The debris blocking the Danube shipping route in Yugoslavia could be cleared away by the summer, but more likely not until November, a senior Hungarian foreign ministry official said. The Danube, one of the most heavily used waterways in Europe, has been blocked along a vital stretch in Serbia since NATO destroyed several bridges during its bombing campaign against Yugoslavia last year. This has caused serious losses to the mostly central and eastern European countries using the river. An obstacle hindering the process is that the cleanup of the debris involves the building of a bridge over the river. The U.S. supports the cleanup of the Danube but it does not want to see a bridge to be built in a Serbia ruled by President Slobodan Milosevic.

This Day in U.S. Naval History - April 26

1869 - The Good Conduct Medal was authorized    1921 - U.S. Naval Detachment left Yugoslavia after administering area around Spalato for 2 years to guarantee transfer of area from Austria to new country   1952 - USS Hobson sinks after colliding with USS Wasp; 176 lives lost   (Source: Navy News Service)

Shipping on Danube Slated For Spring 2002

Regular shipping on the river Danube will not resume before the spring of 2002, following the removal of NATO bombing debris from the river in Serbia, the head of the Danube Commission, Hellmuth Strasser, said. The economies of countries using the lower Danube - mainly Romania, Bulgaria and Yugoslavia - are losing more than $306 million a year due to the obstruction of the river, he said. The Danube has been blocked along a vital stretch in Serbia since 1999, when NATO bombing destroyed three bridges at the city of Novi Sad. In April a Danish-Hungarian consortium was awarded a 26 million euro contract to begin cleaning debris from the river. Such cleaning, however, has yet to begin, Strasser said. - (Reuters)

Shippers Suffer Losses Due To Blocked Danube

The Danube will remain blocked by bombed Yugoslav bridges through the winter, with the cost of removal estimated at as much as $31.5 million, the Danube Commission announced, adding that private shippers are racking up losses far in excess of these figures. "Environmental damage of considerable consequence goes far beyond what it would cost the international community to clear the bridges and re-establish navigation," Hellmuth Strasser, head of the commission's secretariat, said. He added that re-establishing the river's shipping is the most difficult task the Danube Commission has faced since World War II. Experts estimate it will cost between $15.8 and $31.5 million to remove bridges bombed by NATO during its air campaign against Yugoslavia, Strasser said.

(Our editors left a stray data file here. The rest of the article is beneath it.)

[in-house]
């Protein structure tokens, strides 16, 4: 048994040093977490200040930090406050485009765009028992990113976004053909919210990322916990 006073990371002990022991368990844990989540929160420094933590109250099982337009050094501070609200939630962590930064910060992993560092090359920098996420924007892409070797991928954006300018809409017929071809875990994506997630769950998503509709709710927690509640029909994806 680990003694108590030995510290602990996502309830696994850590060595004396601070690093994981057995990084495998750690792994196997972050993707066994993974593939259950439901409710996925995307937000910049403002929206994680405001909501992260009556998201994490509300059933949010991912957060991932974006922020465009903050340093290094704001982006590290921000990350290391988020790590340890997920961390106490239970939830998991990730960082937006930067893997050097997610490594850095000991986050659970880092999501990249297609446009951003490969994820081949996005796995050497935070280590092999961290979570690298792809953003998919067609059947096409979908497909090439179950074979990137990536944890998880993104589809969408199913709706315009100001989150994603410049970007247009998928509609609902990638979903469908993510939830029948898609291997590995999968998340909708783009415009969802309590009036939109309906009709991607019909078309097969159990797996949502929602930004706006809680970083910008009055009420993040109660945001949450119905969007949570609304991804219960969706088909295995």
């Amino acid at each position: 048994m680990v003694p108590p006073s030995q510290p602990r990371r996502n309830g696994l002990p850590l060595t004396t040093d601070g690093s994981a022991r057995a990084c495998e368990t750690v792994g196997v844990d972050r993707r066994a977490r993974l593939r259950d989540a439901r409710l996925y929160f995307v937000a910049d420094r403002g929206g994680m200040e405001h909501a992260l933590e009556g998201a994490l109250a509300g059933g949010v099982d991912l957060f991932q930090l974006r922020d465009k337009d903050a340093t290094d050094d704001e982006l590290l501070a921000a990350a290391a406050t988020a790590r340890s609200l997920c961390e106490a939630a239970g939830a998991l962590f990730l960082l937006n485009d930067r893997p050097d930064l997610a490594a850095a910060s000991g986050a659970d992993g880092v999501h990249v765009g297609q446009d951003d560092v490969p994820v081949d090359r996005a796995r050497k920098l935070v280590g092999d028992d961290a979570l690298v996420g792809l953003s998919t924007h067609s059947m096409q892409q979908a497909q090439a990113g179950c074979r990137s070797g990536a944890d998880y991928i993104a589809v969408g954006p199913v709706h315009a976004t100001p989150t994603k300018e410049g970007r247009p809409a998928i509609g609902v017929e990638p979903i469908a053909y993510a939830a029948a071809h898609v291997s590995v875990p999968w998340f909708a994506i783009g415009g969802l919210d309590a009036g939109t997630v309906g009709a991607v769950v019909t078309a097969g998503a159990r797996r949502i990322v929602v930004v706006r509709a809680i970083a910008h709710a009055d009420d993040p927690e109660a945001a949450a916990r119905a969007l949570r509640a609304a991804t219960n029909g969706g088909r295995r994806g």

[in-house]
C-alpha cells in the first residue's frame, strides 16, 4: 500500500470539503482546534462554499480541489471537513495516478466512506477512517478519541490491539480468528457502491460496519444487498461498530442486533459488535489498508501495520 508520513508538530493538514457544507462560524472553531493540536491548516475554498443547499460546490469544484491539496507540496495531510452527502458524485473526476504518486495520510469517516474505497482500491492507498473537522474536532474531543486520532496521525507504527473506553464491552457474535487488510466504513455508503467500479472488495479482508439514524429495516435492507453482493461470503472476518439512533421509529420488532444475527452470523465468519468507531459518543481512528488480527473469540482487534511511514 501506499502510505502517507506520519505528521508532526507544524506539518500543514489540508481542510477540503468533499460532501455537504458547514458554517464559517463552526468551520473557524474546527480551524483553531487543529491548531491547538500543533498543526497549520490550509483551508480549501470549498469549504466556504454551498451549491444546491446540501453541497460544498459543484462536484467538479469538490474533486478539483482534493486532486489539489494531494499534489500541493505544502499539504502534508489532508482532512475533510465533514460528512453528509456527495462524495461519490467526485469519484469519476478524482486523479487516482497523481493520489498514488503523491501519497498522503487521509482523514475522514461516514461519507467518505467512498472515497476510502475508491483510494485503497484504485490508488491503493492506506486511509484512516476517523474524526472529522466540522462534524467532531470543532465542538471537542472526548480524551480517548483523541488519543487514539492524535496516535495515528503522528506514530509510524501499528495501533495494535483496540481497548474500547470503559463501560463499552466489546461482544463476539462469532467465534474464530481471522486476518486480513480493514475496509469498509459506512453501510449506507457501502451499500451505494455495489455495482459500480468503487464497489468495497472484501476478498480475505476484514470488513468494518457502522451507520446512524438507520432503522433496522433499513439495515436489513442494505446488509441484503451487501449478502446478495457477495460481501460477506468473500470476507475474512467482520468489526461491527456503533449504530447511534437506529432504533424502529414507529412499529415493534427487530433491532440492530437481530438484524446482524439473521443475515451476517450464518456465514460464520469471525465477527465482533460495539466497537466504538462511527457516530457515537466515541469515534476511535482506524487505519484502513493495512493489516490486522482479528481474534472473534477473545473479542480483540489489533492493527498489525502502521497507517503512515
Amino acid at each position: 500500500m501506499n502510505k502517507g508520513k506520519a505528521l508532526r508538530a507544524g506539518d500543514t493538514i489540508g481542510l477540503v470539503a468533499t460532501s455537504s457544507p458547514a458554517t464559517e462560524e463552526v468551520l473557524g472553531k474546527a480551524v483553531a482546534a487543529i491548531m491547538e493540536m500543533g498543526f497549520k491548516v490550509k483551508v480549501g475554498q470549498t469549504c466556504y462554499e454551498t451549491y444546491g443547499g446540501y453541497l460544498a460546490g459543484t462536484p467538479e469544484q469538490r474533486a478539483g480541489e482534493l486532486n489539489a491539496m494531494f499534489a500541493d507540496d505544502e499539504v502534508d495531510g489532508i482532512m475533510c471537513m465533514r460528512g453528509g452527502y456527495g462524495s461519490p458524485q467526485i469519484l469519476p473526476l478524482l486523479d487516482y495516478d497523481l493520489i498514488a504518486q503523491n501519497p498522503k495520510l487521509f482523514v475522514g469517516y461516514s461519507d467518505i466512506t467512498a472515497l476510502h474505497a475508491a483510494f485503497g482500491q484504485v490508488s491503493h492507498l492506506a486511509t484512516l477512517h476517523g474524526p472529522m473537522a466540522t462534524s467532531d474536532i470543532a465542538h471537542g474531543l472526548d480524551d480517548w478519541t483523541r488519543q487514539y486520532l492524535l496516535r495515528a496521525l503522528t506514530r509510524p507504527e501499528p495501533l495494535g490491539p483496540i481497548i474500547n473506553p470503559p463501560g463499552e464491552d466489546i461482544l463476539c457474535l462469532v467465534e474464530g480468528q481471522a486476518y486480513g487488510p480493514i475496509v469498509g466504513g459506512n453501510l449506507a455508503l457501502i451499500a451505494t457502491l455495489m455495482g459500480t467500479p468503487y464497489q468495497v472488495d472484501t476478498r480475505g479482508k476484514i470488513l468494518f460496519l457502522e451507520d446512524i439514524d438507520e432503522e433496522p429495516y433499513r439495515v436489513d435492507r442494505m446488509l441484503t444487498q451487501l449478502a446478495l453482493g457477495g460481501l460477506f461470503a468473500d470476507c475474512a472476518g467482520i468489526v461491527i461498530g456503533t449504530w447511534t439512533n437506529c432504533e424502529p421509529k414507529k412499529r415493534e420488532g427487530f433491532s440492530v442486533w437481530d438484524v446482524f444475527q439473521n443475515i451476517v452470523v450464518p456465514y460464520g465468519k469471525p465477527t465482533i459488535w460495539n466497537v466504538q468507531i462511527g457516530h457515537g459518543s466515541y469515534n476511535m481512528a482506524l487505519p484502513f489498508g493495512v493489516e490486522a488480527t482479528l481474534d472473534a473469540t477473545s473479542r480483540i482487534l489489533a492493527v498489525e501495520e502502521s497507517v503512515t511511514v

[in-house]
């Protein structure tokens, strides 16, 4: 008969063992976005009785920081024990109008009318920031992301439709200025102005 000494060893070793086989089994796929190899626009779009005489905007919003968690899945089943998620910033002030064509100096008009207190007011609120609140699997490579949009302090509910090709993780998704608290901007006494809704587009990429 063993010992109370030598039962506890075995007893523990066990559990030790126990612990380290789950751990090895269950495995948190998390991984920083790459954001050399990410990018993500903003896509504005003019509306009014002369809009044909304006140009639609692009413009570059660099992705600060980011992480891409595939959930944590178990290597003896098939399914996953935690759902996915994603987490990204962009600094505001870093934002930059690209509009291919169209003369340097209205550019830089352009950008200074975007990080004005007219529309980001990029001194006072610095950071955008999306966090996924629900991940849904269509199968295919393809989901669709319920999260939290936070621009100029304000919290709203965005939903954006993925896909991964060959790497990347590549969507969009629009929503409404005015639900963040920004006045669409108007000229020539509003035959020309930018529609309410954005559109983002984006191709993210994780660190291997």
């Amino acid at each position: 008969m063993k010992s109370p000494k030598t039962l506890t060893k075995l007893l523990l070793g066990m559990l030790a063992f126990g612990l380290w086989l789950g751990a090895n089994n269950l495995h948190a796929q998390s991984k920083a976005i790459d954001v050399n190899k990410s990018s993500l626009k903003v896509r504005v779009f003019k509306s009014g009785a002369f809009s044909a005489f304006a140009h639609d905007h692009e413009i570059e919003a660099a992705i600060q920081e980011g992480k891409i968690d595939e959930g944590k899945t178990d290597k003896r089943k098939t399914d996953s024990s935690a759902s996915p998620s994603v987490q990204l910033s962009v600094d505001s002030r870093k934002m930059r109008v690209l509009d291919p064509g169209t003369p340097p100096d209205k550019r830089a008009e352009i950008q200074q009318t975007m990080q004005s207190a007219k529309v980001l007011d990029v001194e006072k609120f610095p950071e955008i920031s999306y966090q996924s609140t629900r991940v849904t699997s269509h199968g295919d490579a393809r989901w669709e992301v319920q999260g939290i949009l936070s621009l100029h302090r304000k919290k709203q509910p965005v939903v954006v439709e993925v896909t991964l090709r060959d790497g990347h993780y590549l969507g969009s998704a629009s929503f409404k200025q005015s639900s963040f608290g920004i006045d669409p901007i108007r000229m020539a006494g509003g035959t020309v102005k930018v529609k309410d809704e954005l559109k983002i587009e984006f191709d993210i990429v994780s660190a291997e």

Clearing Danube of Bridge Debris A Priority

Clearing the Danube of bombed bridges and helping Serbia get through the winter are priorities for a Balkan stability pact, Bodo Hombach, the head of the European Union's reconstruction plan said, but insisted that Europe would not help Yugoslav President Slobodan Milosevic. "The stability pact is not against the Yugoslav people," Hombach said. The EU and the United States agreed in July to create a multi-national reconstruction program to stabilize the Balkans and encourage democratic change in Yugoslavia by denying all but humanitarian aid to Serbia. The Yugoslav republic of Montenegro was granted exceptions because of its western-leaning government and stance during NATO's air campaign against Milosevic.

Danube Blockage Seen Lasting Through Winter

The collapsed bridges blocking the River Danube since NATO's March-to-June bombing of Yugoslavia are likely to remain there through the winter, sources said. Despite the best efforts of Hungary and Austria to speed up an appeal for EU funding to clear the river, they said, at a cost estimated between 12 and 30 million euros ($12.3-$30.7 million), it was unlikely any work would begin much before spring. Hungary and Austria, as well as other Danube nations, are eager to get the river cleared, not only to resume shipping, where losses for member states had run up to $175 million by the end of October, but also for fear that a cold winter could create ice blockage and flooding.

Navibulgar Upgrades Black Sea Ferry

Ro-Ro ferry operation. The destination had been 'out of reach' to Navibulgar, whose two 13,000 DWT rail, truck and car ferries - Geroite na Odessa (Hero of Odessa) and Geroite na Sevastopol - were originally constructed with a single stern door designed to be accessed by shore ramp, which Derince and many other ports in the region do not possess. range of additional port options. companies. components. achieved on-time and on-budget. Navibulgar's second ferry, Geroite na Sevastopol. trucks. passenger berths. former Yugoslavia. and Yugoslavia. Russian 1520mm gauges. company in Bulgaria. Black Sea every year. fleet.

STCW List of Confirmed Parties Expanded

The List of countries assessed to be properly implementing the revised STCW Convention (STCW 95) has been updated by IMO. The First Extraordinary Session of the Organization's Maritime Safety Committee (MSC), meeting on November 27 and 28, received reports from IMO Secretary-General William O'Neil confirming that a further eight Member States had communicated information demonstrating that they were giving "full and complete effect" to the relevant provisions of the Convention. The List of Confirmed Parties now comprises 102 States and one IMO Associate Member. A position on the list entitles other parties to the STCW Convention to accept…